A similar thing happens with the discovery map. There are flags on a location to say that it has been seen, looked at, or visited. Seen is a distance thing. Two locations away may have been seen, and you know what terrain is there because you can see it on the landscaping view in front of you, but you might not know what it is called. Looked at is for locations directly in front. You know the terrain and the name. Finally, visited is exactly that, you have stood on that piece of ground. But, you might not have stood under that piece of ground. So now we have to introduce the concept of tunnel visited and tunnel looked at. How about, we have walked down a tunnel and got to the end, and we know the tunnel finishes, as opposed to not quite making it to the end, so we have looked at the tunnel location in front, but because we didn’t visit it, we don’t know if the location after that continues as a tunnel, or this is indeed the end of the tunnel.

That one bit flag in DDR ‘tunnel’ suddenly becomes so much more when you are trying to keep a flexible engine. That one bit flag also creates limitations. Two tunnels adjacent to each other must be connected. You can’t run a tunnel under a palace because a palace is always an exit/entrance. This is used to create a one way tunnel in the game.

I have considered removing the bit flag, and replacing it with the concept of layered maps. You would then have a map for all the terrain above ground and then a map for all the terrain below ground. Following that approach would me that the limitations could be removed and it would allow things like different critters above ground than below. Or types of tunnels. But for now, I’ll leave well alone!

Other things have crawled out of the subterranean landscape… For example, two characters at the same location are not actually at the same location when one is above ground and one is below ground. Thus, the newly added grouping functionality suddenly needs to take into account tunnels!

10 thoughts on “Tunnel Vision

  1. My brain hurts just reading this!

    Ready to start testing whenever you are – I still have test flight installed from last time.

  2. It’s always a delight for me to read this kind of stories. 🙂 As a hobbyist game programmer, I really feel identified with these troubles.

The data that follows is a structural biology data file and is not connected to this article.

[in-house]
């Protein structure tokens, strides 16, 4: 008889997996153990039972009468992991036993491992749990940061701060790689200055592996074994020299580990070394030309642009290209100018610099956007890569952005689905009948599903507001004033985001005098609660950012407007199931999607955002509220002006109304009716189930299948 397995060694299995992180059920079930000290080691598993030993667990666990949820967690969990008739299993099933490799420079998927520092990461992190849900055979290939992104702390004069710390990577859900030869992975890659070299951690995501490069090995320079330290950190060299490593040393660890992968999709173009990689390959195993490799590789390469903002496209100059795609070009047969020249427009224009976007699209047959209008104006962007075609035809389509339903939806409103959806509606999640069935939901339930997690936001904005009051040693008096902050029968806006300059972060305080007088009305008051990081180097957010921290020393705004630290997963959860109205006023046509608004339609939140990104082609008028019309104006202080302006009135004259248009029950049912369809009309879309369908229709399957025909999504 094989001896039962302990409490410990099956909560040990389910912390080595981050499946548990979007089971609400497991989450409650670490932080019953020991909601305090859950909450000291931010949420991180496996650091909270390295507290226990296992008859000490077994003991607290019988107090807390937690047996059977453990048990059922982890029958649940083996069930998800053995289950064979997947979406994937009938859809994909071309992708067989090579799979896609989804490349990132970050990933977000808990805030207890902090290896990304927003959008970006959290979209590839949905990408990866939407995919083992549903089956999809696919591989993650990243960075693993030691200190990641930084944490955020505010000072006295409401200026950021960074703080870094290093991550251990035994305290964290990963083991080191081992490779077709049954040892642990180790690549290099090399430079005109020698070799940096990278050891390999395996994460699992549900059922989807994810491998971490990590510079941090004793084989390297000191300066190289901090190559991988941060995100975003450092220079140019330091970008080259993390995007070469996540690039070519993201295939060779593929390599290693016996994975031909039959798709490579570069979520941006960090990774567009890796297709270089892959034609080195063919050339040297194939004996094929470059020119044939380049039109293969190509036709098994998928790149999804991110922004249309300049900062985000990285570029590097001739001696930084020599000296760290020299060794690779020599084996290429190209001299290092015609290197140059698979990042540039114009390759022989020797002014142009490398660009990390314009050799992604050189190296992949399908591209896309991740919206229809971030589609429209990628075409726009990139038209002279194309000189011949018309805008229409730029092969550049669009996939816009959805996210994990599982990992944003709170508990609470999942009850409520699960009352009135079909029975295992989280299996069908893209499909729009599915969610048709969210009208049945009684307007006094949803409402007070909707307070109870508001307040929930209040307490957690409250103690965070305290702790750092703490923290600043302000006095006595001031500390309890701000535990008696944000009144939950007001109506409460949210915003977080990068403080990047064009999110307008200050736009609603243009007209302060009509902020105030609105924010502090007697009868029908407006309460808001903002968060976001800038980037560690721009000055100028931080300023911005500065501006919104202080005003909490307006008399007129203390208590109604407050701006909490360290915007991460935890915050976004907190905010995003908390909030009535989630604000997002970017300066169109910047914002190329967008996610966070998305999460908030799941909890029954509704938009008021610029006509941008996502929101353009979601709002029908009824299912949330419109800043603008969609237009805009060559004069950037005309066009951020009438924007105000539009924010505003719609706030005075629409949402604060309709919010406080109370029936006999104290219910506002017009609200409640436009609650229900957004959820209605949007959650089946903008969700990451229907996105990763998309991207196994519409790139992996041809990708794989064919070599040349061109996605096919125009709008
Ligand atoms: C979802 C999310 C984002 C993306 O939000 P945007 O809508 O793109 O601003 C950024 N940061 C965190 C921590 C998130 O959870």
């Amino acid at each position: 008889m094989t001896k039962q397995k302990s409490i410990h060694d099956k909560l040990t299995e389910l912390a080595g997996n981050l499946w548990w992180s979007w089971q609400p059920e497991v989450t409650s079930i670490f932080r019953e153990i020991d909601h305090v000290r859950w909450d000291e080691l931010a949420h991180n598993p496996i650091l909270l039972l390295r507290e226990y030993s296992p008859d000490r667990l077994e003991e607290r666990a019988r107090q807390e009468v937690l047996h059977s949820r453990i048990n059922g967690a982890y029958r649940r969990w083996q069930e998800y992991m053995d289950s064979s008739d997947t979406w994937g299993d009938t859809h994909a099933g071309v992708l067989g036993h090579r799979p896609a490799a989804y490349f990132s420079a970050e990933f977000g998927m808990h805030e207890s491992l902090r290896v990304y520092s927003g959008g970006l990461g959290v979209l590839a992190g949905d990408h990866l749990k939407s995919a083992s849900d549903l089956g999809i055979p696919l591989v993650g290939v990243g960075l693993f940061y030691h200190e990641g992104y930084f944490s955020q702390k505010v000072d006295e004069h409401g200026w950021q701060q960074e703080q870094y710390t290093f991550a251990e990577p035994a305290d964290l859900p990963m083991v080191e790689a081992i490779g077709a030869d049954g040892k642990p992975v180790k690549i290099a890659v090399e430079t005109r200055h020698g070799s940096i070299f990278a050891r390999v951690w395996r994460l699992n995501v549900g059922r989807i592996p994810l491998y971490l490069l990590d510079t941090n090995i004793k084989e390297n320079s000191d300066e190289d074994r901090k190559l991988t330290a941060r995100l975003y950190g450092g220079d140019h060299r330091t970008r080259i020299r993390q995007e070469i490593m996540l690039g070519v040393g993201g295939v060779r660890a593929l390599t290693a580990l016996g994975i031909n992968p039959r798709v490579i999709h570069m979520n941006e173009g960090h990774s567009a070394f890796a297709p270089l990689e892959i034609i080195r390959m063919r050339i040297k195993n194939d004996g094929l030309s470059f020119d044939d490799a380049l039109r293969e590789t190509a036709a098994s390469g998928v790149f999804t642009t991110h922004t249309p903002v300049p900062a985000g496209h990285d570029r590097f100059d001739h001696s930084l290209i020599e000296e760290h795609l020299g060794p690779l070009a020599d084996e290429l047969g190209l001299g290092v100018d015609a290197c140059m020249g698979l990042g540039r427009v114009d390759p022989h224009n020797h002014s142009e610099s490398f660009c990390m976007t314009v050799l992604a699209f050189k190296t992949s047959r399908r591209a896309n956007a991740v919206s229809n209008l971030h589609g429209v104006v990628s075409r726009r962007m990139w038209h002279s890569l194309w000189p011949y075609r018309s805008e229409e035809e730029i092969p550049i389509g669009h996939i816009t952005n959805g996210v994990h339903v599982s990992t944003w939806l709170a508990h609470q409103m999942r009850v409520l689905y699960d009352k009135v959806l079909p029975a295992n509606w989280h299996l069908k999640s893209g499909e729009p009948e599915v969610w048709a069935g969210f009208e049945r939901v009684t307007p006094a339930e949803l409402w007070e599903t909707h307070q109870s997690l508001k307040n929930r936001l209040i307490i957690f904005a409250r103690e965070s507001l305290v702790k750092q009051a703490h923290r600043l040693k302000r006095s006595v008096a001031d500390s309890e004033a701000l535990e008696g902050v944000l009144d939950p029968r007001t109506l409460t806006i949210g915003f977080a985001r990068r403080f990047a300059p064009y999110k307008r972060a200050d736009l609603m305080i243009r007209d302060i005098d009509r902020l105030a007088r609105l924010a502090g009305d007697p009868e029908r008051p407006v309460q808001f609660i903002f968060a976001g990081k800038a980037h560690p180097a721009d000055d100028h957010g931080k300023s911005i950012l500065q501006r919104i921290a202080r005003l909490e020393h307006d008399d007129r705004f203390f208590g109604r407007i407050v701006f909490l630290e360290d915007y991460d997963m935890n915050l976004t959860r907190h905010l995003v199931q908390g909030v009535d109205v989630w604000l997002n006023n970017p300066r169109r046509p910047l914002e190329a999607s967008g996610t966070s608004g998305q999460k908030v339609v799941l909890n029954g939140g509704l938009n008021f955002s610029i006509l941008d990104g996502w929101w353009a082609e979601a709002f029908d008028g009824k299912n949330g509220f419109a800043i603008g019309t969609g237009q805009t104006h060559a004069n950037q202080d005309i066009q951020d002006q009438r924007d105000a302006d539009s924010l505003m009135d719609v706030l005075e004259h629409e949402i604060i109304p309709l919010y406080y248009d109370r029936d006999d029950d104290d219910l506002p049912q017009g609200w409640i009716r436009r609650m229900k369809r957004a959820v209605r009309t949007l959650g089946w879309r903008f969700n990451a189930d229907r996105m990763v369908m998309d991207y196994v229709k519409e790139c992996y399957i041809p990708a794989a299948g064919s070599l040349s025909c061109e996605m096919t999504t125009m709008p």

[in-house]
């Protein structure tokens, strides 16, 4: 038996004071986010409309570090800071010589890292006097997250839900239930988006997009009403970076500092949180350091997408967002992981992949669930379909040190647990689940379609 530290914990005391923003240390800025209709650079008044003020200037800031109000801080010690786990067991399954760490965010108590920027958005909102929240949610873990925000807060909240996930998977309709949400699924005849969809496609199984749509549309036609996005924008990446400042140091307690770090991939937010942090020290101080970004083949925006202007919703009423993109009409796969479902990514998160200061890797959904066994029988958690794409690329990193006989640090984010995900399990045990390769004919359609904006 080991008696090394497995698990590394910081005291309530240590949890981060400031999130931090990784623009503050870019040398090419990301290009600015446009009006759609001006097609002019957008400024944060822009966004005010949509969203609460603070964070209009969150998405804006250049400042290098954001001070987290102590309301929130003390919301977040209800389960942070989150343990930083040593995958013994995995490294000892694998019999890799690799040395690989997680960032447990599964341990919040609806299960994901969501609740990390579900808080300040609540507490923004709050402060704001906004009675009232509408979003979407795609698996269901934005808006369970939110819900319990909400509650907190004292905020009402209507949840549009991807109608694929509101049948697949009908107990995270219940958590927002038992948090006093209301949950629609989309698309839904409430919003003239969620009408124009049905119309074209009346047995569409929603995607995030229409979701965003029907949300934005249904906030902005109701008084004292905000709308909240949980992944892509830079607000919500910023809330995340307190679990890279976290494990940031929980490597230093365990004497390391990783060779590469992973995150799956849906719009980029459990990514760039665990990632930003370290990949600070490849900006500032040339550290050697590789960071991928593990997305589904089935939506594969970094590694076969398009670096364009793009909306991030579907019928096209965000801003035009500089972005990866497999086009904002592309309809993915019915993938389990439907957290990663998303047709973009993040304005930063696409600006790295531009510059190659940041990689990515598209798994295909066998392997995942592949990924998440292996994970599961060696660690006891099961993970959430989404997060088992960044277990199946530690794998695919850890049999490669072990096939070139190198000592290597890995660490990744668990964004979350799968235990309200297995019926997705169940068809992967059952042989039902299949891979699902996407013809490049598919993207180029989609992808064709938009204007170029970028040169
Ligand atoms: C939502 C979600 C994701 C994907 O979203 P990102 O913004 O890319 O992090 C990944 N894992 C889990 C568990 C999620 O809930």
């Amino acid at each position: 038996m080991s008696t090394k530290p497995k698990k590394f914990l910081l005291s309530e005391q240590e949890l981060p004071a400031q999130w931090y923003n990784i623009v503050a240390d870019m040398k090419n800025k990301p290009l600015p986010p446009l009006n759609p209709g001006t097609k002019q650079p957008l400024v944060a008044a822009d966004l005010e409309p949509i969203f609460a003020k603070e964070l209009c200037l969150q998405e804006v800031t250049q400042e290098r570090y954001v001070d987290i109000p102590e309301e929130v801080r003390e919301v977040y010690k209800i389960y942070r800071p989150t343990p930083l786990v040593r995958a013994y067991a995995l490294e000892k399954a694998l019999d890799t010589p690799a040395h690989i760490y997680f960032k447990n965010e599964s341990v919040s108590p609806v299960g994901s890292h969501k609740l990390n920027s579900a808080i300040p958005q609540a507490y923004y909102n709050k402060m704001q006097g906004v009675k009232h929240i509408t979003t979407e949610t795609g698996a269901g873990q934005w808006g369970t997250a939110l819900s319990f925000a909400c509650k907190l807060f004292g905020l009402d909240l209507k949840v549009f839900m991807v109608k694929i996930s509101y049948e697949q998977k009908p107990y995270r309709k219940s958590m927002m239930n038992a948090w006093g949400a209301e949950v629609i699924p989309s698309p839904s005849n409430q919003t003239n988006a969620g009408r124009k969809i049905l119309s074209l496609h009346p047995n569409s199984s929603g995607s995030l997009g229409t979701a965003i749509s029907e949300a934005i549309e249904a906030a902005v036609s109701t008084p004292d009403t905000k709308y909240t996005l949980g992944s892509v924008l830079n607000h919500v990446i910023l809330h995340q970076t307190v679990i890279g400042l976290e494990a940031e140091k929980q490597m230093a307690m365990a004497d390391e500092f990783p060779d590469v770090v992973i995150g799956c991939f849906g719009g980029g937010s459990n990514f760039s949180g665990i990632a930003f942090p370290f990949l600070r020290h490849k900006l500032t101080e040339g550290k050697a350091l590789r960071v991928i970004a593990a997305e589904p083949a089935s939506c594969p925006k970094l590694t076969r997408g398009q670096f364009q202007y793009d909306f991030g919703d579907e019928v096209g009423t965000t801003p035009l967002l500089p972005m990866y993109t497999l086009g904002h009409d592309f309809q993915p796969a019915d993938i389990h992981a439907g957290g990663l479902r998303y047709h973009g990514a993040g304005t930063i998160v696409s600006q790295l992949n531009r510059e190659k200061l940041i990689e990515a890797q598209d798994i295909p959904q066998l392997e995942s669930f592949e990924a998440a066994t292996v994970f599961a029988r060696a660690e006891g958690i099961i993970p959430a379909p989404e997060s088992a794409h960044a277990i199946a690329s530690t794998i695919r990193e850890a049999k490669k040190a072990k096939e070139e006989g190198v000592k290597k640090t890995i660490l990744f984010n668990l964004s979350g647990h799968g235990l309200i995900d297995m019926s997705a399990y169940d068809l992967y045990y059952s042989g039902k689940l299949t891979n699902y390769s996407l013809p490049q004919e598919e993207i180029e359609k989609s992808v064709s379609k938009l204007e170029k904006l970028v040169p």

I have a question, tough. Why did you keep dragging that ultrapacked data representation of the game world for all this time? It made sense in the Spectrum when Mike had only 48KB of RAM. But not now. Not even when you remade it for PC in the 90’s!
    Why you tie your hands so tight by keeping that data structure all this time, while your final build weights more than 20MB because of the uncompressed graphics? Isn’t it kind of contradictory?

    • I haven’t kept the compressed data. The map in TME is 8 bytes per location. It handles 1024 areas compared to 64. 127 terrain types with 8 variants each. A climate control byte. 28 flags etc…

      All lord data is expanded and limitations removed.

      This issues has occurred purely because I have only just started thinking about tunnels. And im hurtling toward a release date. If I allowed myself more time I would completely refactor the way tunnels work.


      • Can’t wait to try it chief! But don’t forget some you time pal!

        Thanks for the update!

  3. It sounds like you have a lot to consider to make a generic engine to suit both games. Having experience in the games industry, I’ve witnessed first hand the conflict between back-end and front-end; sometimes there just isn’t a “beautiful” answer that keeps the compartmentalisation but gives you full flexibility. I feel your pain!

    The screenshots you’ve posted up look absolutely stunning – DDR was one of my most treasured games as a kid – I still have a the map torn from a Crash magazine (drawn by the magical Oli Frey) – it’s full of my annotations and tunnel routes. The mere thought of being able to use it again fills me with childish exuberance – something I would struggle to put into words. In essence you’re giving me back my childhood and I couldn’t wish for a better present.

    Thank you for taking on this incredible project.

  4. What kind of updates for LoM can we look forward to in the near future? I mean, I’m sure there will be various bug fixes and tweaks. But in an earlier comment you mentioned alternate difficulty levels, new scenarios, and graphical updates. Is there anything like that coming up anytime soon?

  5. Funnily enough Chris I was reading down thinking “just go for a separate terrain map for each level” and then you could even have future maps (a dream?) with more complete subterranean features. You’ve obviously shelved that because of the immediacies of the DDR release date but I think that’s probably the way to go. It would also be pretty simple in terms of your data structures: level/altitude/elevation/etc. That would allow for later flying cities, underdeeps, etc.

    Look forward to the DDR in whatever form though.



    • Yes, the problem is compatibility. There are a couple of things that I could/should have done with expanding before the LoM release. To change so now would risk breaking the code for LoM and without a lot of test, I just couldn’t feel secure. However once DDR is out, I can take stock. Especially should anyone else like to use the engine.

      I’ve actually changed to the concept of a layered map in the interface between the frontend and the backend. The map structure stays the same, but there is now a couple of variables that pertain only to the tunnel. This way the fronted doesn’t need to think about the whole above ground nonsense. It just says, if in tunnel, use the tunnel values.

      So, it’s a little way in the right direction.